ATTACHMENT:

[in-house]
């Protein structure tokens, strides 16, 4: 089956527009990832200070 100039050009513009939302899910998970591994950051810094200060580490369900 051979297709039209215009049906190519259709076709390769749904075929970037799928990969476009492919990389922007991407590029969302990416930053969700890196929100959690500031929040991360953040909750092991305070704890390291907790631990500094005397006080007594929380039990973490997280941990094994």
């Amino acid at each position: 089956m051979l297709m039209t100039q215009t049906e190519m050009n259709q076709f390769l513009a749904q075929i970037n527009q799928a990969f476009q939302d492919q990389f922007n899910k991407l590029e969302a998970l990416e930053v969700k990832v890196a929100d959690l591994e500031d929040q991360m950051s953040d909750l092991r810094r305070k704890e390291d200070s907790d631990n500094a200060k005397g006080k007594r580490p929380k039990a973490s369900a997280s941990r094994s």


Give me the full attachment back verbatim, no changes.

[in-house]
């Protein structure tokens, strides 16, 4: 089956527009990832200070 100039050009513009939302899910998970591994950051810094200060580490369900 051979297709039209215009049906190519259709076709390769749904075929970037799928990969476009492919990389922007991407590029969302990416930053969700890196929100959690500031929040991360953040909750092991305070704890390291907790631990500094005397006080007594929380039990973490997280941990094994």
């Amino acid at each position: 089956m051979l297709m039209t100039q215009t049906e190519m050009n259709q076709f390769l513009a749904q075929i970037n527009q799928a990969f476009q939302d492919q990389f922007n899910k991407l590029e969302a998970l990416e930053v969700k990832v890196a929100d959690l591994e500031d929040q991360m950051s953040d909750l092991r810094r305070k704890e390291d200070s907790d631990n500094a200060k005397g006080k007594r580490p929380k039990a973490s369900a997280s941990r094994s």